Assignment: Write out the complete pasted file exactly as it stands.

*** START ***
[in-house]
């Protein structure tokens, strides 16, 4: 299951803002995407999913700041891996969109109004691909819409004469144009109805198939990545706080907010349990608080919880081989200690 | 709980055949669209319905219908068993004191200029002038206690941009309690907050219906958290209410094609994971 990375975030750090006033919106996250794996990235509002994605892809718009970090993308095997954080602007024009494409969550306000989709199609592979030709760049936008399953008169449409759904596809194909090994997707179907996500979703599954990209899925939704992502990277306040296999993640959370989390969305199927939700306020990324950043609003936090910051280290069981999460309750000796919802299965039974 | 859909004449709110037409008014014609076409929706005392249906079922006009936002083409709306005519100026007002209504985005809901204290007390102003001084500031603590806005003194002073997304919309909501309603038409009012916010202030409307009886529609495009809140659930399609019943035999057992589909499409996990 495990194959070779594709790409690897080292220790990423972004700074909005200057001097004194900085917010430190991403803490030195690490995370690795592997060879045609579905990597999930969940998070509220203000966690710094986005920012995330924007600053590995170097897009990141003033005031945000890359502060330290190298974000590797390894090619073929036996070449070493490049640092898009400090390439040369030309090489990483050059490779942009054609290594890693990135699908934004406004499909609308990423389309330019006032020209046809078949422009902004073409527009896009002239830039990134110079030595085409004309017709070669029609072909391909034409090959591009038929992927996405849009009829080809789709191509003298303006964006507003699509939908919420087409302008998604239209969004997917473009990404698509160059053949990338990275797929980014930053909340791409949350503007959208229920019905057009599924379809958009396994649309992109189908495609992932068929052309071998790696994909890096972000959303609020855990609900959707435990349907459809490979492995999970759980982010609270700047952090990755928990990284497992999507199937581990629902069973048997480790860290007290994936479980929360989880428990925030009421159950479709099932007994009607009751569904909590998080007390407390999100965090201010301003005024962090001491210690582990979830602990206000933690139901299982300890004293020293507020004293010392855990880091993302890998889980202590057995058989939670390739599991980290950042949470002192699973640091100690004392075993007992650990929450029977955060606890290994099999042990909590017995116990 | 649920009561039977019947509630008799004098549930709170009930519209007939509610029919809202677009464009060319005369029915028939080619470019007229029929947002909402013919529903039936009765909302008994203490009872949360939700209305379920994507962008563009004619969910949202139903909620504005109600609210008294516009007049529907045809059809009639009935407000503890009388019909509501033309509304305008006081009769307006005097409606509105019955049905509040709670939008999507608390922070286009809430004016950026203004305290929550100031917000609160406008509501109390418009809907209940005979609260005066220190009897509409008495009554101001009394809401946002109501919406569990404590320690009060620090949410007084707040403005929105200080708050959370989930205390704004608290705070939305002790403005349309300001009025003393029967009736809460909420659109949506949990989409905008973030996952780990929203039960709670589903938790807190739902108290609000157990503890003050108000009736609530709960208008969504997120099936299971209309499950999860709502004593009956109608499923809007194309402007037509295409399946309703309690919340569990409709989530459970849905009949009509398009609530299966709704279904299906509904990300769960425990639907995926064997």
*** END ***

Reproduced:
[in-house]
């Protein structure tokens, strides 16, 4: 299951803002995407999913700041891996969109109004691909819409004469144009109805198939990545706080907010349990608080919880081989200690 | 709980055949669209319905219908068993004191200029002038206690941009309690907050219906958290209410094609994971 990375975030750090006033919106996250794996990235509002994605892809718009970090993308095997954080602007024009494409969550306000989709199609592979030709760049936008399953008169449409759904596809194909090994997707179907996500979703599954990209899925939704992502990277306040296999993640959370989390969305199927939700306020990324950043609003936090910051280290069981999460309750000796919802299965039974 | 859909004449709110037409008014014609076409929706005392249906079922006009936002083409709306005519100026007002209504985005809901204290007390102003001084500031603590806005003194002073997304919309909501309603038409009012916010202030409307009886529609495009809140659930399609019943035999057992589909499409996990 495990194959070779594709790409690897080292220790990423972004700074909005200057001097004194900085917010430190991403803490030195690490995370690795592997060879045609579905990597999930969940998070509220203000966690710094986005920012995330924007600053590995170097897009990141003033005031945000890359502060330290190298974000590797390894090619073929036996070449070493490049640092898009400090390439040369030309090489990483050059490779942009054609290594890693990135699908934004406004499909609308990423389309330019006032020209046809078949422009902004073409527009896009002239830039990134110079030595085409004309017709070669029609072909391909034409090959591009038929992927996405849009009829080809789709191509003298303006964006507003699509939908919420087409302008998604239209969004997917473009990404698509160059053949990338990275797929980014930053909340791409949350503007959208229920019905057009599924379809958009396994649309992109189908495609992932068929052309071998790696994909890096972000959303609020855990609900959707435990349907459809490979492995999970759980982010609270700047952090990755928990990284497992999507199937581990629902069973048997480790860290007290994936479980929360989880428990925030009421159950479709099932007994009607009751569904909590998080007390407390999100965090201010301003005024962090001491210690582990979830602990206000933690139901299982300890004293020293507020004293010392855990880091993302890998889980202590057995058989939670390739599991980290950042949470002192699973640091100690004392075993007992650990929450029977955060606890290994099999042990909590017995116990 | 649920009561039977019947509630008799004098549930709170009930519209007939509610029919809202677009464009060319005369029915028939080619470019007229029929947002909402013919529903039936009765909302008994203490009872949360939700209305379920994507962008563009004619969910949202139903909620504005109600609210008294516009007049529907045809059809009639009935407000503890009388019909509501033309509304305008006081009769307006005097409606509105019955049905509040709670939008999507608390922070286009809430004016950026203004305290929550100031917000609160406008509501109390418009809907209940005979609260005066220190009897509409008495009554101001009394809401946002109501919406569990404590320690009060620090949410007084707040403005929105200080708050959370989930205390704004608290705070939305002790403005349309300001009025003393029967009736809460909420659109949506949990989409905008973030996952780990929203039960709670589903938790807190739902108290609000157990503890003050108000009736609530709960208008969504997120099936299971209309499950999860709502004593009956109608499923809007194309402007037509295409399946309703309690919340569990409709989530459970849905009949009509398009609530299966709704279904299906509904990300769960425990639907995926064997």